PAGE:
If you’d like to learn more about wolfberry, contact me. I’d love to share my research and knowledge with you.

Have a great week! And don’t forget to like the article if you think it deserves it, follow the blog to keep track of new articles posted every Thursday, and follow Healthy Wheys on Instagram, Facebook, and Twitter.

 

The essential guide to hydration and performance

Water is essential for each and every one of us. Hydration is so important because water makes up most of our body (depending on size and gender, it’s about 60 percent of our body weight).

Given its importance, how much do you need to stay hydrated? Do the rules change when you’re working out heavily? What else needs to be taken into consideration? What does fluid actually do in the body? And why is it so bad to be dehydrated?

I’ll answer these questions, and more, throughout the course of this article. If you’re jonesing to learn everything you’ll ever need to know about hydration, read on.

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Why you need to be hydrated

Fluid helps regulate body temperature, blood pressure, and it aids the movement and transport of essential nutrients – things you need for energy.

Your core temperature is the temperature in the deep structures of your body – where all the vital organs, like the liver, call home. Core temperature is maintained in a pretty narrow range, which is necessary for your vital organs to function. Significant drops or elevations for any prolonged period of time are bad news bears since it’s completely incompatible with human life – a.k.a. you’ll die.

Fluids in the body help keep you alive by keeping your core temperature within its functional range.

Blood pressure is the force circulating blood exerts on the walls of blood vessels. Blood pressure too high and you risk stroke, heart attack, heart failure, arterial aneurysms, or chronic kidney failure. Blood pressure too low and vital organs, like the brain, may not get enough blood to deliver it the nutrients and oxygen it needs to function.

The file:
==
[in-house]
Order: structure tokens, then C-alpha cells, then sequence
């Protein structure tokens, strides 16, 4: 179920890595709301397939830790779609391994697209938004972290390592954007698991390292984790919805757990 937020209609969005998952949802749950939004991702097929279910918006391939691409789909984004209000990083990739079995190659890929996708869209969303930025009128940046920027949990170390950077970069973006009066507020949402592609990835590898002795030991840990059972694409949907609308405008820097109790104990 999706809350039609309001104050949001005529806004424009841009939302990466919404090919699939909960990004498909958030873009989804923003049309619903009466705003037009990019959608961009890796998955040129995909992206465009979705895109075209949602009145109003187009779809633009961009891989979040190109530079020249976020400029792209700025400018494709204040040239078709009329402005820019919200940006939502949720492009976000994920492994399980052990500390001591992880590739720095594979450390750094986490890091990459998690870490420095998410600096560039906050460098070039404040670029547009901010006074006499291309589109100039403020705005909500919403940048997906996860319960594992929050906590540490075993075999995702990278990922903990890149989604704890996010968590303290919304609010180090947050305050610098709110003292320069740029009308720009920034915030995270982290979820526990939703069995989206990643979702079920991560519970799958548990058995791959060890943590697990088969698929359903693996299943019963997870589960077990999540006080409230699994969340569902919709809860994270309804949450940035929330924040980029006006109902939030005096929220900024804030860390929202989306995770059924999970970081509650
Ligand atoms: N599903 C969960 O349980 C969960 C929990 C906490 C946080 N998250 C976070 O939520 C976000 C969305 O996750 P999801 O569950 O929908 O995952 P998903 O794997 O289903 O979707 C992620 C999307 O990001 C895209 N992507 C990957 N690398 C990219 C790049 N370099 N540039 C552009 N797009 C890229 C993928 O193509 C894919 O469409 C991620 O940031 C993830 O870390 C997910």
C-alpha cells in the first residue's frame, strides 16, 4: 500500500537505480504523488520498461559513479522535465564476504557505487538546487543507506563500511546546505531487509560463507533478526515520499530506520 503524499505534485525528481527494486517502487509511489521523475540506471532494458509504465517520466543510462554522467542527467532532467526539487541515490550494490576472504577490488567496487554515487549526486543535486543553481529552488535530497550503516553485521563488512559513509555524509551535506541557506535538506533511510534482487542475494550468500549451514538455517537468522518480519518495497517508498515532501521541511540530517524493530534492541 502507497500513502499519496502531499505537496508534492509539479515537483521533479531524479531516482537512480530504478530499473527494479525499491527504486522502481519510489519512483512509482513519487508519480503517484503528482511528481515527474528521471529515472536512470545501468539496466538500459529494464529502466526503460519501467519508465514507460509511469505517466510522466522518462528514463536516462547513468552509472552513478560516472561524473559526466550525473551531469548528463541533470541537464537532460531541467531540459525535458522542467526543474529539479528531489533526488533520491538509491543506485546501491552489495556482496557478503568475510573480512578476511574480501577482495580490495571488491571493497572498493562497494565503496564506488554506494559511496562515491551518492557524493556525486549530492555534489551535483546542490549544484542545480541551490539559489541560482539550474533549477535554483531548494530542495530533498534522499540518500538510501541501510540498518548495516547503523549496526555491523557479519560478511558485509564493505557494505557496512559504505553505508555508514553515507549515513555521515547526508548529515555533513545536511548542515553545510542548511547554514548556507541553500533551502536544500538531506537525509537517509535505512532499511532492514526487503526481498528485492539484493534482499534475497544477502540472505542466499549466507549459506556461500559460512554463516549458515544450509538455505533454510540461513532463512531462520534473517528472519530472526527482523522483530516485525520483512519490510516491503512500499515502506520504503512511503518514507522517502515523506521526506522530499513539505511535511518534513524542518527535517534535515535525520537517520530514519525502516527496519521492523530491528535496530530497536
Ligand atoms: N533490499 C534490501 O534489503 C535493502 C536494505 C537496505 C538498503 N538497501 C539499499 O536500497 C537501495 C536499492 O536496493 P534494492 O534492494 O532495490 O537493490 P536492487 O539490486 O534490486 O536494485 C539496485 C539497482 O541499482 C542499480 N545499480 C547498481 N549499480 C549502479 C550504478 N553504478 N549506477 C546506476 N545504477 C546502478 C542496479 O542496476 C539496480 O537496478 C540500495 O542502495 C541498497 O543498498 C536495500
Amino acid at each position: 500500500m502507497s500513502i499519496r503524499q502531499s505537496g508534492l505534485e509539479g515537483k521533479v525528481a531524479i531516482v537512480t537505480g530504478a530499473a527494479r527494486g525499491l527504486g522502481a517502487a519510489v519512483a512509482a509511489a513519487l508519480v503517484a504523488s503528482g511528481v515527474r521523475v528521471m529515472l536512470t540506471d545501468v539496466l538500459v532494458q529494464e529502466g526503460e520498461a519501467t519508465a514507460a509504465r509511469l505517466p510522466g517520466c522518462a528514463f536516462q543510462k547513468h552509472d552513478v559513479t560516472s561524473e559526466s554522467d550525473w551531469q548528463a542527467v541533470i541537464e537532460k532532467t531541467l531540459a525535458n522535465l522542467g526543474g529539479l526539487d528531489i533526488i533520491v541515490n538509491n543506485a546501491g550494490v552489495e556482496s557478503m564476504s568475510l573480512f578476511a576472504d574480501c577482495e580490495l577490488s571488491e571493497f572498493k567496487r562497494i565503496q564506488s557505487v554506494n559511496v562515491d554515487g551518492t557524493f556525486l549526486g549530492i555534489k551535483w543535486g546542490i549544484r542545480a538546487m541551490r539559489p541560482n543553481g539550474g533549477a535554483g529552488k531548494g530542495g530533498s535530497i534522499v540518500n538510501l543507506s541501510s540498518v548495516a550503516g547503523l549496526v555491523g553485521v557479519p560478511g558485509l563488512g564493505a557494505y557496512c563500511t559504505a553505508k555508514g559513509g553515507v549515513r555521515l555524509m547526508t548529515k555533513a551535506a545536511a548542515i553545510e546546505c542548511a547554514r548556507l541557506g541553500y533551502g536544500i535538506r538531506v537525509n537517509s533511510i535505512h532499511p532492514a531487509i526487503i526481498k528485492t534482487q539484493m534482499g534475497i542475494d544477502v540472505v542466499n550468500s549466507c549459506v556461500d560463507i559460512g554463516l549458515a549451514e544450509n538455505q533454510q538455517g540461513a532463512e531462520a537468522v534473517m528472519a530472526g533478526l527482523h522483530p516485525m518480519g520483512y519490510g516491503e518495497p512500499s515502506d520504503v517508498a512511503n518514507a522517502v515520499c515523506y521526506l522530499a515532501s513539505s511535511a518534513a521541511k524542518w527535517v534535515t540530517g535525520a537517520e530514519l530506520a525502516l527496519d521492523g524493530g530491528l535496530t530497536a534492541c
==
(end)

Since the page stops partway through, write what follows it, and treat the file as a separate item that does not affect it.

Fluid helps regulate blood pressure by adding to blood volume or subtracting from it.

Carbohydrates, protein, fats – the essential macronutrients – are transported in the fluid of the body. No fluid, and the cells relying on these macronutrients for energy aren’t going to be getting what they need.

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What dehydration does to performance

At this point, we know the dire consequences of no water – a person can go a maximum of a week without any source of hydration before they keel over and die.

But what about subtler amounts of dehydration? It’s estimated up to 75% of the American population is functioning in a chronic state of dehydration. What is inadequate hydration of this sort going to do to you?

Subtle, but measurable, reductions in mental and physical performance.

Less fluid in the body means a decreased ability to regulate core body temperature and blood pressure: body temperature increases and the heart beats faster to compensate. Exercise of any kind will also feel harder.

Research suggests you’ll begin to feel these effects at a loss of fluid equal to 2% of body mass. Beyond 2% and may begin to feel nauseous, get diarrhea, or experience other gastrointestinal problems.

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How to stay properly hydrated

Hydration begins long before you exercise.

As a baseline, the National Academies of Sciences, Engineering, and Medicine suggests 3.7 liters of fluids for men and 2.7 liters of fluids for women. Individual needs will vary depending on your health, how active you are, and where you live. But this is a start.

Monitor your fluid loss as a result of exercise. This means weighing yourself pre-exercise and post-exercise.

1 liter of fluid should be consumed for every kilogram lost during exercise. For example, if you weighed 70 kilograms before you exercised, and you weighed 68 kilograms after, you need to consume 2 liters of water to completely rehydrate.